During the summer, I work on events a lot. Similar to war, event PR is super fluid. You need a plan at the outset, but once battle begins you must be flexible to win the day.
Knowing who and what you’re dealing with are critical to success.
In the interest of sharing, here is a short field guide to help you identify various types of Fourth Estaters:
- The Diva. The Diva is easily spotted. They’re either hot, or think they are. This breed tend to work in TV. They spend considerably more time on their hair than on learning the facts of a story. This propensity is compounded by the reality that “The Diva” never really wanted to be a journalist. Alas, dashed hopes of being a model/actor led him/her to the world of news. All this to say, when you encounter “The Diva” in the field proceed with peril. The right look and hurricane proof hairspray take precedence over good reporting , so you will need to reiterate key facts and messages over and over (and over) again.
- The Cub. This breed looks and acts like the child it is. Cubs are full of piss and vinegar and tend to be imbued with a sense of zeal (as they are fresh outta J-school). They’ll be demanding, pushy and generally unpleasant if they don’t get what they want (think of a petulant four-year old who has its candy taken away). Don’t worry too much though, the Cub is not sent to cover stories of major consequence and is easily handled.
- The Old Curmudgeon (a.k.a. The Ink Stained Wretch). You’ll be able to spot this type of journalist by their appearance. They tend to be dishevelled, carry a beat up notepad, wear a media badge that looks as though it was created in 1965 and dress in clothing that was probably never cool. This breed almost always works in print, an important fact to remember because the bad business situation of that medium really angers “The Old Curmudgeon,” and references to it should be avoided at all costs. The Curmudgeon tends to hate PR people since they make loads more cash then him/her and “get in the way of God’s work” (Yes, Curmudgeons actually view journalism as the work of a deity). Handle this group with care and be prepared for brusque behaviour.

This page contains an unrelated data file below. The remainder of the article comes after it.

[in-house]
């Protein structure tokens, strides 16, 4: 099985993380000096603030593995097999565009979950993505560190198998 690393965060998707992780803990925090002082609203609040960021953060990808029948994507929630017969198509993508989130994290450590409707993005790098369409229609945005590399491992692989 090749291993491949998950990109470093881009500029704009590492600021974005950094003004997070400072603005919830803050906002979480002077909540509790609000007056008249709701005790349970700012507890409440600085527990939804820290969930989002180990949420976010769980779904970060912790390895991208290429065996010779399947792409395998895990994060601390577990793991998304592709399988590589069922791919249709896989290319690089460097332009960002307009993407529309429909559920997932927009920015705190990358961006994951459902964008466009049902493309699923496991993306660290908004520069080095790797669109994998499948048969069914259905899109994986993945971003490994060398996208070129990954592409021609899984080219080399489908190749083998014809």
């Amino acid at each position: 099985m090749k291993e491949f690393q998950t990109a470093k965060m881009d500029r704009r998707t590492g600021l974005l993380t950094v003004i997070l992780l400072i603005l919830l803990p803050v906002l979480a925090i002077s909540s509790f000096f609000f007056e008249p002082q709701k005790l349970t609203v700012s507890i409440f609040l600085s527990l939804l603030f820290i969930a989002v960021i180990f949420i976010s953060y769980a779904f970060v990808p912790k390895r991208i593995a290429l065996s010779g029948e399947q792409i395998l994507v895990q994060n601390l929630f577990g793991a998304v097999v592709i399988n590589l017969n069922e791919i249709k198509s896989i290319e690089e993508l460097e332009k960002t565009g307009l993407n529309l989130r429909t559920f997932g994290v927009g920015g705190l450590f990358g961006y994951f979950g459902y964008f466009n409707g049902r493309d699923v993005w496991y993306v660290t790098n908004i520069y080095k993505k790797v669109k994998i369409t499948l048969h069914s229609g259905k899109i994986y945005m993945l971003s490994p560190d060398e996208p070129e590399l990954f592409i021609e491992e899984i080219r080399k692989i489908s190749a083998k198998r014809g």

- The Bigtime Blogger. This species has risen to a place of prominence in the last 5 to 7 years. They come in a variety of shapes and sizes depending on what industry they focus on (i.e. – the bigtime fashion blogger may be rather dishy, whereas the bigtime tech blogger may tend toward the geekier side of things). While not easily distinguished by appearance, the Bigtime Blogger has evolved into a rather entitled species. You’ll know them when they start talking. They want it…”and now!!!” Swag? You better have a fleet of semi-trucks ready, because the Bigtime Blogger expects plenty of it – in sharp contrast to the Old Curmudgeon of print, who will take none of it on principle. Another trait that gives away this group is their utter disdain for “old media,” which they universally declare “dead” (yes, Chris Anderson, who calls everything “dead,” is a hero to most Bigtime Bloggers). In other words, you may want to keep Bigtime Bloggers and Old Curmudgeons separated, or risk a fist fight.
That’s it for now. I hope this field guide helps you identify media and win the day. As G.I. Joe says “knowing is half the battle.”
I got a good laugh out of this, Jackson. Which type have you dealt with most?
Glad you enjoyed! Thanks 🙂 Hard to pinpoint which I have dealt with most. We get a lot of TV coverage at my current job, so maybe the Diva.
I love this list! Any PR person who ever pitched the media can identify with your accurate descriptions of the “usual suspects.” I can definitely think of a few Divas and Cubs I’ve dealt with in the past 😉
I work for a weekly paper, and do event PR for the non-profits I’m involved with and I know a number of Cubs and Old Curmudgeon at our daily paper-several faces popped into my head while I was reading this. Thank you so much for this article, I got a great laugh out of it.
Thanks Laura! Glad I could provide a chuckle 🙂